The same family of Series 420 torque transducers has also been used to provide data on torque events such as turbine braking where the burst mode was triggered to provide 1 second of data (i.e. 60,000 samples) to plot the transient torque.
Enhancements such as these added to standard monitoring and control transducers will enable any company with service and design personnel to gather more specialist data from standard equipment completing every day functions.
(II) To test the energy transmitted through a gearbox at specific frequency bands
The torsional vibration on a transmission line contains many frequencies. It is not uncommon that other higher magnitude vibrations at different frequencies mask the frequency at which measurements are required. The magnitude at the frequencies to be measured was minute at 0.02% of the full shaft torque.
Datum Electronics Solution
A specialist torque module was developed that was able to look at both the underlying torque level and the fluctuation within that level. The transducers were designed to transmit a data stream that could be separated giving two channels or components required.
The underlying torque level for control
The fluctuation for analysis.
The configuration of the transducer allows for multi-level filtering of the raw signal to remove any dominant unwanted areas and isolate the required or problem frequency.
The transmitted conditioned signal was provided as two 4-20mA outputs, the control channel giving 4-20mA for 0-2000Nm and the analysis channel giving 4-10mA for 0.4Nm (fluctuation). A band pass filter in the analysis channel isolated at a key meshing frequency of 350Hz +/-50Hz.
Theory into practice
Our ability to add features of this type to torque transducers and power meters will enable engineers to diagnose and monitor a much wider range of parameters on their system. A good example is the Wind Energy business, with suitable configuration of gearbox frequencies and propeller frequencies will be related to items such as bearing failure, shaft whirling and propeller cavitations.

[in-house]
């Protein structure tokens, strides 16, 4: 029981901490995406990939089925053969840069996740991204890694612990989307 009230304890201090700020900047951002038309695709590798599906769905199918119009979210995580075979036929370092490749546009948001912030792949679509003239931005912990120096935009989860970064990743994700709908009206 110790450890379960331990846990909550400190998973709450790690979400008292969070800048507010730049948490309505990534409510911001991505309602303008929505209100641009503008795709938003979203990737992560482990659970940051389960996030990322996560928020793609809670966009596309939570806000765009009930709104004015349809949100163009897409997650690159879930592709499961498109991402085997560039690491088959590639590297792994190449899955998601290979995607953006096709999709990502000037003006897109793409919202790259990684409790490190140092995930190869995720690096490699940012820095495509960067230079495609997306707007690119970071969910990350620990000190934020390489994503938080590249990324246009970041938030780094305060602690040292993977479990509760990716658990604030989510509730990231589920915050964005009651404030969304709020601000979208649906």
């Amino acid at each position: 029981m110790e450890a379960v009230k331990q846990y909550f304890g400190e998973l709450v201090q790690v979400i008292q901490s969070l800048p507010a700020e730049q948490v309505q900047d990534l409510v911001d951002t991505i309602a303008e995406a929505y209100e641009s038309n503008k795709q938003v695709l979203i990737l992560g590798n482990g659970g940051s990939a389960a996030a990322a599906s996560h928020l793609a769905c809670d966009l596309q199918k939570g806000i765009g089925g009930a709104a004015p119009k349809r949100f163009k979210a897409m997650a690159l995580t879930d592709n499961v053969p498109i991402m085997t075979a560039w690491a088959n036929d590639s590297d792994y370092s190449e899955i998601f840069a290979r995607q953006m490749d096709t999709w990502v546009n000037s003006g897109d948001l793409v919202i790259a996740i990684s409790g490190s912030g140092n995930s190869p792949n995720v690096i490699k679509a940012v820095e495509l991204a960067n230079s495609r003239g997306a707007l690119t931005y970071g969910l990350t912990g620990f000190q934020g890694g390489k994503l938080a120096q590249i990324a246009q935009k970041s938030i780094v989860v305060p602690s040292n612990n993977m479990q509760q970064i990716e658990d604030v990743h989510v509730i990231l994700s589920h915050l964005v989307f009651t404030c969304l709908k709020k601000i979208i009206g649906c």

With remote monitoring utilising this technology, the possibilities are exciting and boundless. Real and accurate monitoring of remote systems means problems can be spotted quickly and dealt with, well before it becomes a critical problem.
(III) To measure torque underwater on a shaft, with, both radial and lateral oscillation
The problem in this instance was large shaft movement in relation to any local fixed position around it. As with any submersible device the use of bearings was to be avoided. The torque on the driven shaft was to be measured over a large dynamic range with particular interest at very low levels, therefore the drag of any rubber seal, bearing assembly or similar restriction was undesirable.
Datum Electronics Solution
For some time, our 420 series torque transducers which are required for long running tests have been manufactured with a completely separate rotor and stator assemblies. These are able to operate with visible air gaps of up to +/-7mm between the rotor shaft and the stator.
A solution to the sub ea problem was relatively simple by producing a marine version the standard assembly that could be used on conventional ship shafts and increased power storage capability on the rotor to allow the transducer to operate outside its normal inductive power envelope.
This solution allowed continuous transmission of average power transmitted even in heavy sea conditions where the rotor could not be fully constrained.